With the growing awareness of this project, Immigrant, Refugees, and Citizenship Canada (IRCC) is planning to incorporate the project's Indigenous content into their national online English curriculum for permanent residents and refugees. IRCC will be adding interviews with Indigenous Elders in other provinces to expand the information. TIES has also received additional funding to expand this guide for the IRCC to meet CLB levels 1 and 2 standards.

6. The Commission and the community

  • Anti-Racism and Acts of Solidarity - Part 1: On November 12, 2020, Mohammed Hashim (Executive Director at the Canadian Race Relations Foundation), Sam Singh (Social Innovator from Edmonton Shift Lab), and Cam Stewart (Policy & Program Consultant with the Alberta Human Rights Commission) presented on a two-part roundtable webinar series. Hosted by the Centre for Race and Culture, speakers engaged in a panel conversation on what it means to be allies and ways to take part in acts of solidarity with racialized groups in our community.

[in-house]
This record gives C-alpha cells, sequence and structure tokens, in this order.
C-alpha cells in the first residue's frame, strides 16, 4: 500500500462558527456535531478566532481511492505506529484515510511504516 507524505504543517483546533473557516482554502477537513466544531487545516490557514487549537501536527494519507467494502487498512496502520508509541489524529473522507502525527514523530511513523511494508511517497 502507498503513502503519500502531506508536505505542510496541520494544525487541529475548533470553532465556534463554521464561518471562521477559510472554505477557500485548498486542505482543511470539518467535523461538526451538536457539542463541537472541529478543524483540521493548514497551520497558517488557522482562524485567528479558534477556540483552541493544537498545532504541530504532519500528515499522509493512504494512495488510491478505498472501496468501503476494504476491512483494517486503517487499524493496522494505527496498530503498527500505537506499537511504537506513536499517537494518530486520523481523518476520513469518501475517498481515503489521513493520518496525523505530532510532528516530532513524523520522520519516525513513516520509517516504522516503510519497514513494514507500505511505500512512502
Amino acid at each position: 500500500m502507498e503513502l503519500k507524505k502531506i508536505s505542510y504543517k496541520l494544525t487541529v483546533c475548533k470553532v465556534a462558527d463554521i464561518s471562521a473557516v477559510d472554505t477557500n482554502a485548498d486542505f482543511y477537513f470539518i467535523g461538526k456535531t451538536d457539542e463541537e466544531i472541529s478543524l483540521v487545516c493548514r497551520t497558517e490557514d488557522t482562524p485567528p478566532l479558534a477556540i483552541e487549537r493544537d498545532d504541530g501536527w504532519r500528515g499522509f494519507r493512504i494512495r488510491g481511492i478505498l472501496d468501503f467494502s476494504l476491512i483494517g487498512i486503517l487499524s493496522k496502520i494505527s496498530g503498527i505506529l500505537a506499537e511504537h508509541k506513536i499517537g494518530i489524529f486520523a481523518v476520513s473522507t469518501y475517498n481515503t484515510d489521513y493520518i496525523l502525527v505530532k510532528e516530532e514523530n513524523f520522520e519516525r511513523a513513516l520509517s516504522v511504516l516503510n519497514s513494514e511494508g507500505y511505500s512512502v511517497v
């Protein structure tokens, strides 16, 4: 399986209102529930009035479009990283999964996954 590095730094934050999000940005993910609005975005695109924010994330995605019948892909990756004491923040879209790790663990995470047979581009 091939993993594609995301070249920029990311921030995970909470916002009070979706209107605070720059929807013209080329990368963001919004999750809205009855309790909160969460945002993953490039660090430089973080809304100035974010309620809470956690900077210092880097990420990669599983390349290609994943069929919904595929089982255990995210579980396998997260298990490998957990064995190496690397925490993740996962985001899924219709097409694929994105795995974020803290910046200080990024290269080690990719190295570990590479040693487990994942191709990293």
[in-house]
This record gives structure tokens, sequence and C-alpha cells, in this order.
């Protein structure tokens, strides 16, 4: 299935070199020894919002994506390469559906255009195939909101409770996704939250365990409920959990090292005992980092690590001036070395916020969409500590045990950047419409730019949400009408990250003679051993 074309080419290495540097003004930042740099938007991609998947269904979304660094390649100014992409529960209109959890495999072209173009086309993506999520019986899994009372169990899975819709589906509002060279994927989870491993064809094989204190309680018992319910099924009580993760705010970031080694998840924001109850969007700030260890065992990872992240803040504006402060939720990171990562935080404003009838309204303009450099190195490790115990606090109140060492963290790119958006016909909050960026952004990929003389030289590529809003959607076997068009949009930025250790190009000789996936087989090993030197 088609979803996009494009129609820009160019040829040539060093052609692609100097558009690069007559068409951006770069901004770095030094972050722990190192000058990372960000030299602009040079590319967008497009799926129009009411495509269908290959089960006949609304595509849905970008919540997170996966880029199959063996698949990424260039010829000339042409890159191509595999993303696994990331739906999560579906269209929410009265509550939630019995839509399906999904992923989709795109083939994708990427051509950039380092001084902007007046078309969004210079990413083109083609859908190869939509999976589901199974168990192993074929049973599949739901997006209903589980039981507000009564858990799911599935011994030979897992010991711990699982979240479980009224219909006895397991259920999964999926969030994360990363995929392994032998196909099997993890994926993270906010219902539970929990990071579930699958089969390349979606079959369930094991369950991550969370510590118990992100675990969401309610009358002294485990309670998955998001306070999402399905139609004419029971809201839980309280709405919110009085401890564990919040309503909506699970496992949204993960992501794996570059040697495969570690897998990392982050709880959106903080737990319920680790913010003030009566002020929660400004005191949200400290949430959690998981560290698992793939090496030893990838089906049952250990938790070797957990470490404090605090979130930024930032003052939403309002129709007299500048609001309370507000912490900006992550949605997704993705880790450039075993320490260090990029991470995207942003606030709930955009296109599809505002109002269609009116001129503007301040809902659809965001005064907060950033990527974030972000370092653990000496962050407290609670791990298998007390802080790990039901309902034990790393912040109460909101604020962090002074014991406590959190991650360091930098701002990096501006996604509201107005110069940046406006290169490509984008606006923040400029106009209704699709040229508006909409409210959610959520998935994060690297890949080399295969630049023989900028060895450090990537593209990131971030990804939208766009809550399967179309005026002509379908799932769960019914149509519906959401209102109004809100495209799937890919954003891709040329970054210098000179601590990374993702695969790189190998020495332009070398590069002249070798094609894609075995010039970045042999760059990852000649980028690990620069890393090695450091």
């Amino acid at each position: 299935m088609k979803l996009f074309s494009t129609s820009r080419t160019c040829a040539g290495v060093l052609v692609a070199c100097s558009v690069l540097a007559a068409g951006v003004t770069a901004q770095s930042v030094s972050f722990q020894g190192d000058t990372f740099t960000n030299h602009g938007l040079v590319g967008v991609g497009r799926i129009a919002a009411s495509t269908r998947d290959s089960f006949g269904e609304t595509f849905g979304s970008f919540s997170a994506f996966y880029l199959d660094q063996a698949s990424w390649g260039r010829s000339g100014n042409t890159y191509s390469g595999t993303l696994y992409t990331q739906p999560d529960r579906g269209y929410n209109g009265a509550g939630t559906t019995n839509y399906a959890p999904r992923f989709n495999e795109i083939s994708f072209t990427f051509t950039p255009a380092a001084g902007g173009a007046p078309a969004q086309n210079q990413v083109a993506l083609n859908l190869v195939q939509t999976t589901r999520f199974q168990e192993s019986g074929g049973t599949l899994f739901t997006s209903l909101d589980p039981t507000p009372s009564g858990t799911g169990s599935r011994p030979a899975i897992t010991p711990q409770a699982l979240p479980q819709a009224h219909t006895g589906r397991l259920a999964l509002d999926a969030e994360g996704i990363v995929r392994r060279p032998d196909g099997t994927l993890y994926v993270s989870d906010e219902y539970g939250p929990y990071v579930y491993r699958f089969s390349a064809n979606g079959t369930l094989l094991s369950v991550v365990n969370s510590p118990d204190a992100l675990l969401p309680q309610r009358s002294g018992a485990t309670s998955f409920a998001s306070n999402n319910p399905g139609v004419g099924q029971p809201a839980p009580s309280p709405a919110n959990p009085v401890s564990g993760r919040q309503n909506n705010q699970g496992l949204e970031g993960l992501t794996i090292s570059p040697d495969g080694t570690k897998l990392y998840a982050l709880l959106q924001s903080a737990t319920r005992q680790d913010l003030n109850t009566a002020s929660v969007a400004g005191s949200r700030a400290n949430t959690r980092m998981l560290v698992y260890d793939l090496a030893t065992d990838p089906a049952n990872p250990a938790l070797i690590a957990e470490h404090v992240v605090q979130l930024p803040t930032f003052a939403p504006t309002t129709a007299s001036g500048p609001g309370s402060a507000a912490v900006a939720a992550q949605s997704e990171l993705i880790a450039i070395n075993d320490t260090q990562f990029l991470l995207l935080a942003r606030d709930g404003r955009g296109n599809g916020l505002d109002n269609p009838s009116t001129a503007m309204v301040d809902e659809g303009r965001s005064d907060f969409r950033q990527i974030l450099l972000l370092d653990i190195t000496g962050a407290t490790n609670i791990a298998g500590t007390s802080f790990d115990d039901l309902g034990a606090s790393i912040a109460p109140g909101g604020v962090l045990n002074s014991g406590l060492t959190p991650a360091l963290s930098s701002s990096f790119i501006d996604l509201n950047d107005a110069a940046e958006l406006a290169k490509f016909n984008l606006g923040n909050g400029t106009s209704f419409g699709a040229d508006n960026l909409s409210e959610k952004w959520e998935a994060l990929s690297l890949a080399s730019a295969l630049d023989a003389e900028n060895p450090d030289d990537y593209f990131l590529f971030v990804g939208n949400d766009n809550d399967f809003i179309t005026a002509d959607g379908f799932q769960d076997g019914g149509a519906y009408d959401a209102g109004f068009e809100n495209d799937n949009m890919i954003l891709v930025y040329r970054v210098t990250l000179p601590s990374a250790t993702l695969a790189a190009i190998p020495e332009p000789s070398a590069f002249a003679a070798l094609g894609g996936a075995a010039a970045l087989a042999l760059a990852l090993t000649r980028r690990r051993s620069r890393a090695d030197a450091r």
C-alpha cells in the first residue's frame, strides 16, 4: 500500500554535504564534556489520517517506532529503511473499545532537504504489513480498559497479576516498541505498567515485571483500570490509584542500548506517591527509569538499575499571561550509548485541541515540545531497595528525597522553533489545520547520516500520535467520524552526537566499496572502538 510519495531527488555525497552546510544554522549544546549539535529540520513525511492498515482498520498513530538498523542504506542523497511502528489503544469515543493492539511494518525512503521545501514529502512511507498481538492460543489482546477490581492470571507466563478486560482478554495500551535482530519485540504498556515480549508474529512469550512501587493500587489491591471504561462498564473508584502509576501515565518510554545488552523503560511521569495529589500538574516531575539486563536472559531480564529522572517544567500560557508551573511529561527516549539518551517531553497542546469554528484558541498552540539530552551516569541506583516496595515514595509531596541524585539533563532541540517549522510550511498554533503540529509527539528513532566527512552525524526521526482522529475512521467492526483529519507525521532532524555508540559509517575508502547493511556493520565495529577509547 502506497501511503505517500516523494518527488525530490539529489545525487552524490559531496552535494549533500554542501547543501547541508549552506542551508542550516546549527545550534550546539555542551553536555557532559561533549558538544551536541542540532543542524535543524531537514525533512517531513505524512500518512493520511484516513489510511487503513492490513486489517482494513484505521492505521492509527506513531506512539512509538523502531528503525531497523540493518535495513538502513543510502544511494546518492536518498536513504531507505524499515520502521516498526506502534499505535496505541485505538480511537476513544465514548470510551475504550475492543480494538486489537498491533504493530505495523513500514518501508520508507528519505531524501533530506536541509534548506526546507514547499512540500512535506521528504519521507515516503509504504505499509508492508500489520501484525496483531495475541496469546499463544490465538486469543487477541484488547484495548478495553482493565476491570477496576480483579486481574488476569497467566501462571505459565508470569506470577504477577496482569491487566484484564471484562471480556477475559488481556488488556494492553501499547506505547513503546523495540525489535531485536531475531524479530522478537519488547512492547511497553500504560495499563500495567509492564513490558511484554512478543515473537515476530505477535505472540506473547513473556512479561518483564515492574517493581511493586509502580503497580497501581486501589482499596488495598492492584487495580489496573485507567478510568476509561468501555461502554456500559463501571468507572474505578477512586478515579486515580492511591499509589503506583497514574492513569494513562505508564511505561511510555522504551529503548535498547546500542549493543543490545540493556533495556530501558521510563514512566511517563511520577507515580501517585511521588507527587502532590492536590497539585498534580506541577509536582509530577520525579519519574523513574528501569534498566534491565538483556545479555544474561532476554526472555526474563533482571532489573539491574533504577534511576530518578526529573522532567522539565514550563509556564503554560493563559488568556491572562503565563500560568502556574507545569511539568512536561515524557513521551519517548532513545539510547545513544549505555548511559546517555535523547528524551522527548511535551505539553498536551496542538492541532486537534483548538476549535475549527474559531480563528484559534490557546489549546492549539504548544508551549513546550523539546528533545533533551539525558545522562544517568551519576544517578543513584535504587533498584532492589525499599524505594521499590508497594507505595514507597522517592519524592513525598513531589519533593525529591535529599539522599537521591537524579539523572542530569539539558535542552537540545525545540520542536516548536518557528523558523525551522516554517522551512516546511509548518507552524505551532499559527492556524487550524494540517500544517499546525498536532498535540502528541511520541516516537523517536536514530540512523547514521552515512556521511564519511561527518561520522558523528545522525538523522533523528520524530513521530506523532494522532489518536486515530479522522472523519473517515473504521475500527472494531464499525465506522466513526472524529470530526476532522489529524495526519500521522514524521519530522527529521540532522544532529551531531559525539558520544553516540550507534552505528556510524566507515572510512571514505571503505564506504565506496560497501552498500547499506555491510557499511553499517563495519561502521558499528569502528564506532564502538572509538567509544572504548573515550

• Commemorating International Human Rights Day: On November 26, 2020, Michael Gottheil, Chief of the Commission and Tribunals, offered greetings on behalf of the Commission at the Alberta Civil Liberties Research Centre's International Human Rights Day virtual event. Mr. Gottheil noted that the current pandemic shines a light on existing systemic discrimination, highlighting how it disproportionately impacts marginalized communities, and if we are to "build back better," these communities need to be involved in the conversations and in developing the solutions.